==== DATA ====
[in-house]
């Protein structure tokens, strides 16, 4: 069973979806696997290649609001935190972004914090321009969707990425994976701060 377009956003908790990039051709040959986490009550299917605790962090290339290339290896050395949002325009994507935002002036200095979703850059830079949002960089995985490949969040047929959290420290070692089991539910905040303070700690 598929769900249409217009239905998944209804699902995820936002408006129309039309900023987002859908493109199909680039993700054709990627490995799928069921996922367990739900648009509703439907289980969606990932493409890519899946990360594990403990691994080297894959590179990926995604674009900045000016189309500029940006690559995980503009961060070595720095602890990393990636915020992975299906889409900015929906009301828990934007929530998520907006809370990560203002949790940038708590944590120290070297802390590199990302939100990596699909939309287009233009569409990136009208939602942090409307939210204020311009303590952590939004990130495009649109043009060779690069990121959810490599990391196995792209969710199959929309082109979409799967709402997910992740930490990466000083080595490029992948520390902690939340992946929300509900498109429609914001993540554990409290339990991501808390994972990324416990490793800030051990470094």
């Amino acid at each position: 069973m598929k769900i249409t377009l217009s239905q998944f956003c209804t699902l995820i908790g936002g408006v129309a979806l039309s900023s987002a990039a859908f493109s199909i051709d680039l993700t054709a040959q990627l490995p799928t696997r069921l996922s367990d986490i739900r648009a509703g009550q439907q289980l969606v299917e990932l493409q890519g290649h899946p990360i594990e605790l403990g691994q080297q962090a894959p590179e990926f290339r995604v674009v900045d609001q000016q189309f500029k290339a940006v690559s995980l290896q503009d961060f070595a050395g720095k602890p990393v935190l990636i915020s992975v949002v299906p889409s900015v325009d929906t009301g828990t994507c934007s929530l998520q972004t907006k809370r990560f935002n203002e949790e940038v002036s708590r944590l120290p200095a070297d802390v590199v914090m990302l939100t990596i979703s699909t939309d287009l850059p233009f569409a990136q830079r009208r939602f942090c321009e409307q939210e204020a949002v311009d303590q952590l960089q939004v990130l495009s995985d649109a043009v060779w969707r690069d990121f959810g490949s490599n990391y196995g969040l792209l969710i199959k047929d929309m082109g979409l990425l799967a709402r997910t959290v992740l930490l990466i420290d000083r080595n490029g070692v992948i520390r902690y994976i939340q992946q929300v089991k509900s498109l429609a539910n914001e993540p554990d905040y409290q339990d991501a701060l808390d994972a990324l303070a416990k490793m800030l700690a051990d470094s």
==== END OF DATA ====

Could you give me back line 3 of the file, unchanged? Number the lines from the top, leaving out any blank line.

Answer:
């Amino acid at each position: 069973m598929k769900i249409t377009l217009s239905q998944f956003c209804t699902l995820i908790g936002g408006v129309a979806l039309s900023s987002a990039a859908f493109s199909i051709d680039l993700t054709a040959q990627l490995p799928t696997r069921l996922s367990d986490i739900r648009a509703g009550q439907q289980l969606v299917e990932l493409q890519g290649h899946p990360i594990e605790l403990g691994q080297q962090a894959p590179e990926f290339r995604v674009v900045d609001q000016q189309f500029k290339a940006v690559s995980l290896q503009d961060f070595a050395g720095k602890p990393v935190l990636i915020s992975v949002v299906p889409s900015v325009d929906t009301g828990t994507c934007s929530l998520q972004t907006k809370r990560f935002n203002e949790e940038v002036s708590r944590l120290p200095a070297d802390v590199v914090m990302l939100t990596i979703s699909t939309d287009l850059p233009f569409a990136q830079r009208r939602f942090c321009e409307q939210e204020a949002v311009d303590q952590l960089q939004v990130l495009s995985d649109a043009v060779w969707r690069d990121f959810g490949s490599n990391y196995g969040l792209l969710i199959k047929d929309m082109g979409l990425l799967a709402r997910t959290v992740l930490l990466i420290d000083r080595n490029g070692v992948i520390r902690y994976i939340q992946q929300v089991k509900s498109l429609a539910n914001e993540p554990d905040y409290q339990d991501a701060l808390d994972a990324l303070a416990k490793m800030l700690a051990d470094s």